7)

**Check out these Q&A:**What are the best blogs about data?

What are the best Twitter accounts about data?

What are the best blogs about bioinformatics?

What are the best Twitter accounts about bioinformatics?

What is data science?

What are the best courses at MIT?

What are the best resources to learn about web crawling and scraping?

What are the best interview questions to evaluate a machine learning researcher?

What are the best resources for learning about distributed file systems?

What are some useful packages for working with large datasets in R?

What are some good books on stringology and pattern matching?

What's a good introductory machine learning text?

What is the best book to pick up working knowledge of theoretical statistics (assuming strong general math)?

Can anyone recommend a fantastic book on time series analysis?

What are the standard texts on linear regression?

What are some good books on random processes?

How has BigTable evolved since the 2006 Google paper?

What is a good source for learning about Bayesian networks?

What are the best data visualizations ever created?

What are some of the prediction and risk estimation models used by insurance companies?

How do scientists share data?

What are the best quant hedge funds?

What are the best books on econometrics?

What are the best introductory books on mathematical finance?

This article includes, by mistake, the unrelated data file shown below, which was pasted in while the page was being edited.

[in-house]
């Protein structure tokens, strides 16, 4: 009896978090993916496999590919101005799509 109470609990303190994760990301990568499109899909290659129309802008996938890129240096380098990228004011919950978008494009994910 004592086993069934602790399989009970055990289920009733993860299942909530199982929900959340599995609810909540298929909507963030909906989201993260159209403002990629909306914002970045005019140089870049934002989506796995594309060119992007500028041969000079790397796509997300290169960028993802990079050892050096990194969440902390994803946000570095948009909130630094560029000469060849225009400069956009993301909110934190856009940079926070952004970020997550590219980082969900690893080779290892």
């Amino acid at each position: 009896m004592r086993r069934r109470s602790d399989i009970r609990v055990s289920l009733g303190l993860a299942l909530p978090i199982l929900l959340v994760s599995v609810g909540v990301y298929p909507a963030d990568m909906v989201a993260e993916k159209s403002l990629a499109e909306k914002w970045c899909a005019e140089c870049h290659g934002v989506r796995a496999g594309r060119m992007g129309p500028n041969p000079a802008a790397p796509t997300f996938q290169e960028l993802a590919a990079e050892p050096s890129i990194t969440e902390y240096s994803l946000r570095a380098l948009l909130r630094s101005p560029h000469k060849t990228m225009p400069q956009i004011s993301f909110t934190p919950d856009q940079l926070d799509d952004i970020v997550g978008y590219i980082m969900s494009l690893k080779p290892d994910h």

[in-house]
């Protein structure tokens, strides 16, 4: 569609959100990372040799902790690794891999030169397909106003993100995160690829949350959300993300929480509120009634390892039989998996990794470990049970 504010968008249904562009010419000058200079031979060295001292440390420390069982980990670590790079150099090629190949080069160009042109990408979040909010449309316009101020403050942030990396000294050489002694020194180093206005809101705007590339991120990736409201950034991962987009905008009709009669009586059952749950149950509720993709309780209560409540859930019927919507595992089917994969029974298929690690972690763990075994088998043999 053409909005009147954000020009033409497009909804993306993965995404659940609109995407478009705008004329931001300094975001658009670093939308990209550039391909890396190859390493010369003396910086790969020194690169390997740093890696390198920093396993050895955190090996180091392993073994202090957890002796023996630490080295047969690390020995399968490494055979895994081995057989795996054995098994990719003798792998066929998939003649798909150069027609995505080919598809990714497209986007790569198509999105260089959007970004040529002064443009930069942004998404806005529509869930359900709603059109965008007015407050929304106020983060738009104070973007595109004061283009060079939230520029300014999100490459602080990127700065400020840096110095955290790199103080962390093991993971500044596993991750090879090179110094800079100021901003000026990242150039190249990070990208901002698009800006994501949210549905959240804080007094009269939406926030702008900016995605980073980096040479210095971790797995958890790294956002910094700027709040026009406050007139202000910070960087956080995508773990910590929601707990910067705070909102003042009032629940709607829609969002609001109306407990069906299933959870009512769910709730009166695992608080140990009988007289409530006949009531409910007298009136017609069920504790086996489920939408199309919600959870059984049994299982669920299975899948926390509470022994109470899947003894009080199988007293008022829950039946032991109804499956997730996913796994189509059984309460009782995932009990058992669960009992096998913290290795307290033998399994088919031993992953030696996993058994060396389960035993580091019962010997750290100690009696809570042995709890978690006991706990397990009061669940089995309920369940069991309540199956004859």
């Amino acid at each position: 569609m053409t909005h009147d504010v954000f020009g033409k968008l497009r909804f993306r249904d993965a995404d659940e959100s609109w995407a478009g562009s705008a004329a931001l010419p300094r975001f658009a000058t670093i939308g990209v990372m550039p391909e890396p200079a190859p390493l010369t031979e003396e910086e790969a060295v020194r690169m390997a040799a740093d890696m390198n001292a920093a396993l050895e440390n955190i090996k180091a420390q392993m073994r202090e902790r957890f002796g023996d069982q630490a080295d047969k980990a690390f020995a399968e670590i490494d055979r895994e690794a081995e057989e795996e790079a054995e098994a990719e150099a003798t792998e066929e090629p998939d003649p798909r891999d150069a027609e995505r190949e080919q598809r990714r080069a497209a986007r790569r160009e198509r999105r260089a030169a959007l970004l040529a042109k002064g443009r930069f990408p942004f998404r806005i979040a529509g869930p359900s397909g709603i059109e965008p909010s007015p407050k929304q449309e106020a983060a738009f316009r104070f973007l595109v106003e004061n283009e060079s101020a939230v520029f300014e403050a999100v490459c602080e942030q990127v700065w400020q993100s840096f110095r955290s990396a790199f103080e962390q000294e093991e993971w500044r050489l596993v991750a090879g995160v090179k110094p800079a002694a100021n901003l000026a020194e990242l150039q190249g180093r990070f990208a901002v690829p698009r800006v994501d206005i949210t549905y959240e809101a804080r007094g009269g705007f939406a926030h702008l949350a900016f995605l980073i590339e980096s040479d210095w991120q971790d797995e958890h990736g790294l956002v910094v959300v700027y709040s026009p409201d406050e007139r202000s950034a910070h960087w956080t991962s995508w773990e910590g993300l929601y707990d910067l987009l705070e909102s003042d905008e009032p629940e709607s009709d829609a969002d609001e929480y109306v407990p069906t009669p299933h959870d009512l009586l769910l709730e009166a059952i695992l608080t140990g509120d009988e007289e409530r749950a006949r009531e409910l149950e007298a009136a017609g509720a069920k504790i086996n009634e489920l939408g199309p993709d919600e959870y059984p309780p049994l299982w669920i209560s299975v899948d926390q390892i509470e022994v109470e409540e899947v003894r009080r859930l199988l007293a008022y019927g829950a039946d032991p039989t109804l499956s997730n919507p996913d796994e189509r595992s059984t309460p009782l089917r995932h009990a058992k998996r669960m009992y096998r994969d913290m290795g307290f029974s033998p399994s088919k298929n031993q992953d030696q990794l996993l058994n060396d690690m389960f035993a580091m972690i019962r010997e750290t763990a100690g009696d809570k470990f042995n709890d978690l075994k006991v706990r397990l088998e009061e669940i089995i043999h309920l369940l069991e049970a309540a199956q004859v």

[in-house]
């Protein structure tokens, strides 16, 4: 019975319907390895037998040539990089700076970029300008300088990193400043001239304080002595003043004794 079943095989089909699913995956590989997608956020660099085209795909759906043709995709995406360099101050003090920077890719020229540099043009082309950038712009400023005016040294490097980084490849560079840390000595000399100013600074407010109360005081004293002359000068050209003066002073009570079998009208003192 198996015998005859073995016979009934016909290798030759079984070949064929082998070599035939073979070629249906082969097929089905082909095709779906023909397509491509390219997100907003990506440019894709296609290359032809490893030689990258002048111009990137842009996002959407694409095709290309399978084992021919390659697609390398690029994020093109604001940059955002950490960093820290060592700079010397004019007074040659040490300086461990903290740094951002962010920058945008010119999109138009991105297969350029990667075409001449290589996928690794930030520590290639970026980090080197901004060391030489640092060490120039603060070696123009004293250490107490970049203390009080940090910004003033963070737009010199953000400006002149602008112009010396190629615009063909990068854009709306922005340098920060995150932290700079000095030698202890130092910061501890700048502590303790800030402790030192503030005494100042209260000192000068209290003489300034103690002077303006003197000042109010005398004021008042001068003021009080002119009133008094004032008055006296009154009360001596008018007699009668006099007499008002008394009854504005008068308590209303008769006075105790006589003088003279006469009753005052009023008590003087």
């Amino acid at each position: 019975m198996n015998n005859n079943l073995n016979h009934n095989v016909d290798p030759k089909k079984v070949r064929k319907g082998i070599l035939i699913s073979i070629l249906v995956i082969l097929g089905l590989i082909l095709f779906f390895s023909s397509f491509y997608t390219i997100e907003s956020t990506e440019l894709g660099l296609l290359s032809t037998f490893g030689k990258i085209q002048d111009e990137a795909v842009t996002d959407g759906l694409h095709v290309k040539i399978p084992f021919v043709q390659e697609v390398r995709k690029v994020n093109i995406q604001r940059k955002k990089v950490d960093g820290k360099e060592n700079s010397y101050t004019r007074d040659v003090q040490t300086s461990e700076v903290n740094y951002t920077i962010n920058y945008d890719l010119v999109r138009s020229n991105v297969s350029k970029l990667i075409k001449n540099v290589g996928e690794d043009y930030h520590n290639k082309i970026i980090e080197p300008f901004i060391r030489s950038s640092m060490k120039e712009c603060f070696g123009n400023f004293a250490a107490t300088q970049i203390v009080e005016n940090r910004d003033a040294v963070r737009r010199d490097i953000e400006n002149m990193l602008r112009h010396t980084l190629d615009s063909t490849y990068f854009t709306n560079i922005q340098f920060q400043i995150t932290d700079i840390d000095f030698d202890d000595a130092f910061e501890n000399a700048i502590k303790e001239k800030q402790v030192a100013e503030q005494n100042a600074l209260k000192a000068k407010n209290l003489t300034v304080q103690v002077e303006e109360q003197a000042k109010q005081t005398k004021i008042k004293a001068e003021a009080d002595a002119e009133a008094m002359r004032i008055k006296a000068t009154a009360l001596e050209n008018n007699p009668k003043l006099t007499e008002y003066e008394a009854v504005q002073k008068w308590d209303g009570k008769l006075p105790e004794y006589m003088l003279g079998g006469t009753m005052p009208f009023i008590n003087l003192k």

What is the best approach for text categorization?

What are the numbers that every engineer should know, according to Jeff Dean?

If you do decide to go for a Masters degree:

8)

**Study Engineering -**I'd go for CS with a focus on either IR or Machine Learning or a combination of both and take some systems courses along the way. As a "data scientist" you will have to write a ton of code and probably develop distributed algorithms/systems to process massive amounts of data. MS in Statistics will teach you how to do modeling and regression analysis etc, not how to build systems, I think the latter is more urgently needed these days as the old tools become obsolete with the avalanche of data. There is a shortage of engineers who can build a data mining system from the ground up. You can pick up statistics from books and experiments with R (see item 2 above) or take some statistics classes as a part of your CS studies.Good luck.